'Sad Keanu' Reeves pens book titled 'Ode to Happiness'

Keanu Reeves Marrakech Film Festival 2011
Dominique Charriau/Getty Images

MARRAKECH, MOROCCO - DECEMBER 05:  Actor Keanu Reeves attends the tribute to James Caan  during the 10th Marrakech Film Festival on December 5, 2010 in Marrakech, Morocco. 

The actor pokes fun at his nickname with picture book.

If Keanu Reeves is perpetually sad, it apparently hasn’t affected his sense of humor.

The actor earned the nickname “Sad Keanu” in 2010 after being photographed snacking alone on a park bench looking sullen. A series of long-faced photographs later surfaced in an Internet meme, prompting a Facebook campaign to make June 15th “Unofficial Cheer-up Keanu Day.”

Now, Reeves has lent his hand to a “grown up’s picture book,” which makes light of his melancholy persona titled “Ode to Happiness.” The book features a series of inkblot drawings by Los Angeles artist Alexandra Grant, which are designed to appear as if they have been stained by falling tears. Accompanying each photo is a line from Reeves’ poem, beginning with the phrase: “I draw a hot sorrow bath/In my despair room.”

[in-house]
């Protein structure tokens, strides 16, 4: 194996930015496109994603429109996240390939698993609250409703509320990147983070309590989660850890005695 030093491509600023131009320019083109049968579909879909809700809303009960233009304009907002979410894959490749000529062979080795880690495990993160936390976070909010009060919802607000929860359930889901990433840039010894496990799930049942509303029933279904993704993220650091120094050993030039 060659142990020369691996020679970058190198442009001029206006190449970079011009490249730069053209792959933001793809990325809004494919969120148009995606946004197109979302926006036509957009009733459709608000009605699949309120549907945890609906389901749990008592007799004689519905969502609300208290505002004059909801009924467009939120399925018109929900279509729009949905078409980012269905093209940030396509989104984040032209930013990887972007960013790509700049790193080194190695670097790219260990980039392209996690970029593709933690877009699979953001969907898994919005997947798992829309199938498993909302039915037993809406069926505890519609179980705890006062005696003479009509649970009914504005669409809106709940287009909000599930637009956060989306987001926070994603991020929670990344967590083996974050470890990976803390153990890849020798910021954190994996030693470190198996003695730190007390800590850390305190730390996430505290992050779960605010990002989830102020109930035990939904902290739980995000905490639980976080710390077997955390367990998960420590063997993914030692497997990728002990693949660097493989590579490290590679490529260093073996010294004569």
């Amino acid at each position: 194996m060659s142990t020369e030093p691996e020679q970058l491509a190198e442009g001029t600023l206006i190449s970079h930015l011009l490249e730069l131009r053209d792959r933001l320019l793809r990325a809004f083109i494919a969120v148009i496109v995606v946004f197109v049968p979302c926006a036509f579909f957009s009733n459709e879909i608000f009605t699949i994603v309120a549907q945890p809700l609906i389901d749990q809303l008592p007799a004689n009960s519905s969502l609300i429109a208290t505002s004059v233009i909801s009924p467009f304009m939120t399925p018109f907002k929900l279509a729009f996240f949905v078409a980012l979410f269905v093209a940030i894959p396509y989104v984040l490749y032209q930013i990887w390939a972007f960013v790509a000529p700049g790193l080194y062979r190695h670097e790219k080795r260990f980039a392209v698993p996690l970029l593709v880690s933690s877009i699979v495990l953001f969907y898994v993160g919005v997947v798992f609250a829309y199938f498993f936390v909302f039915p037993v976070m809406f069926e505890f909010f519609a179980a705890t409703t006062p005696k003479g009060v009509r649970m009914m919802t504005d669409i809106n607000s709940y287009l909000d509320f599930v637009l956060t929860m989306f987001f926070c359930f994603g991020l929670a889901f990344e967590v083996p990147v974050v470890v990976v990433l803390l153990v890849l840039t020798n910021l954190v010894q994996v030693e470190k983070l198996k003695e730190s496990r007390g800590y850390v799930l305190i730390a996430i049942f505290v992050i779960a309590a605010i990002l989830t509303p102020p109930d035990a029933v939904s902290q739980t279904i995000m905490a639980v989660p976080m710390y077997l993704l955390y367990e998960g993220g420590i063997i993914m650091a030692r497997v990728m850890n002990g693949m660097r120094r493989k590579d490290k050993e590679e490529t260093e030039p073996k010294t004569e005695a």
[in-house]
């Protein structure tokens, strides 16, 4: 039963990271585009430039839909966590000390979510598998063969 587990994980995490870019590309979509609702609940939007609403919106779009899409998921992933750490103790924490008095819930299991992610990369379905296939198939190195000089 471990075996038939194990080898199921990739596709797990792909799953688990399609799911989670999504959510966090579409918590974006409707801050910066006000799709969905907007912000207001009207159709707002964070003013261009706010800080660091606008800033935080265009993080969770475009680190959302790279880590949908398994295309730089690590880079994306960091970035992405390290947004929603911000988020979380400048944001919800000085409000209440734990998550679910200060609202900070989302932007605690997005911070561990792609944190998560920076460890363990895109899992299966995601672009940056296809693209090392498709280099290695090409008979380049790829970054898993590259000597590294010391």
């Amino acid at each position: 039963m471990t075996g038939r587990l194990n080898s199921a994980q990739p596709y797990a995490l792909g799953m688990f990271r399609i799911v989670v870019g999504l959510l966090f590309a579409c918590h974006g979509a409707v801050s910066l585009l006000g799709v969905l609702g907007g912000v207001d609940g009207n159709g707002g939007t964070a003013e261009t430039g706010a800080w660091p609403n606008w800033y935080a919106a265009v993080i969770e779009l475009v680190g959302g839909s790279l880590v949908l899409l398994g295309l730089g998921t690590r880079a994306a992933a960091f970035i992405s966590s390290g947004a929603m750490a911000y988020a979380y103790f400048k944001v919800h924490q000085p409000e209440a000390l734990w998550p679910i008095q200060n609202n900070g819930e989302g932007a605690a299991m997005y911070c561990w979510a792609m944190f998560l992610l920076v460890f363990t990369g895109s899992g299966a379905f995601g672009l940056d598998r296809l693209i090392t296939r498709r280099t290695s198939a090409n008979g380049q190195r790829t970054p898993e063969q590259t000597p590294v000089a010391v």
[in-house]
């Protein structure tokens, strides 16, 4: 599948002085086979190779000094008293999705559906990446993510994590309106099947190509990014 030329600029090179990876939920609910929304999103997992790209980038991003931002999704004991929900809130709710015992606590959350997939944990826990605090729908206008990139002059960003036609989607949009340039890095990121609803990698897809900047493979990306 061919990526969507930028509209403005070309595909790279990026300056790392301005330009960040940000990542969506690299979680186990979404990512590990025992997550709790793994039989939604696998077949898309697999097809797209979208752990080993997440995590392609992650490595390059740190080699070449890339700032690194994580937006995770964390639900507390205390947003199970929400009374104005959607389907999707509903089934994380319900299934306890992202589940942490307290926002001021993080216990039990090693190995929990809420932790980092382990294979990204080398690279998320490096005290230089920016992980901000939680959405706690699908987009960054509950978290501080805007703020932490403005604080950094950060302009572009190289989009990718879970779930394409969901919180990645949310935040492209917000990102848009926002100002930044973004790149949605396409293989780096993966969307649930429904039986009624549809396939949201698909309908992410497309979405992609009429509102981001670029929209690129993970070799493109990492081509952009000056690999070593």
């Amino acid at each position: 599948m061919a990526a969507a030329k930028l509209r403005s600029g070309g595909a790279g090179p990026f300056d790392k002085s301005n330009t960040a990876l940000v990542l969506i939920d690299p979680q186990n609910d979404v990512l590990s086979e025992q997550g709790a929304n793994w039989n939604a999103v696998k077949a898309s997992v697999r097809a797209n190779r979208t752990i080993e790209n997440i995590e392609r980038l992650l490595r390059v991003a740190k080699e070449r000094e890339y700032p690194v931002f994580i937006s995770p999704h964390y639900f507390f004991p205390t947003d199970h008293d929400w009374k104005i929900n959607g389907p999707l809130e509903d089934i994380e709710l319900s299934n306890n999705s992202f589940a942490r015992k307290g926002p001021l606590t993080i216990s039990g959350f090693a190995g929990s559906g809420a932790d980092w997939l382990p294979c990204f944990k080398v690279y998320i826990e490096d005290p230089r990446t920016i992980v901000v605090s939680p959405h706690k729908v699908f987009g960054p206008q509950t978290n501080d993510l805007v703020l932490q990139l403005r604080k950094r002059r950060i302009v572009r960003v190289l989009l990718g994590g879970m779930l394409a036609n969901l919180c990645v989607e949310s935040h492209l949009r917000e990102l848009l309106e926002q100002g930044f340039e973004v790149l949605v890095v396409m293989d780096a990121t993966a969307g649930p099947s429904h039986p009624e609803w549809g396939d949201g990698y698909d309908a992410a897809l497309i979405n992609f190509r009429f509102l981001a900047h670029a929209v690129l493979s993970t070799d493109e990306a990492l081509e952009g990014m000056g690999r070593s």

“Our friend [editor Janey Bergam] sat at Keanu’s house one night listening to wonderfully sad self-pitying songs,” Grant explains of how the concept came to fruition. “Keanu, in the spirit of poking fun at them, began to write a poem.”

Bergman then brought the text to the artist, who spent six months turning it into a book. It was later presented to Reeves as a gift, which he loved so much that he wanted to share it with the world.

“It’s only personal in the sense of looking out and regarding my sense of humor,” he says of the context. “I don’t usually take baths in my despair room with a misery candle burning.” 

The hand-stitched writing has been limited to only 4,000 copies and according to Grant, is “very much an artist’s book – a book that’s meant to be held and touched. We really cared about the quality of the paper as the drawings are really prints.”

The book retails for $55 and interestingly enough, wasn’t created in direct response to the “Sad Keanu” meme. According to The Stir, Reeves insists that the book was finished in August 2009, long preceding “Cheer Up Keanu Day.”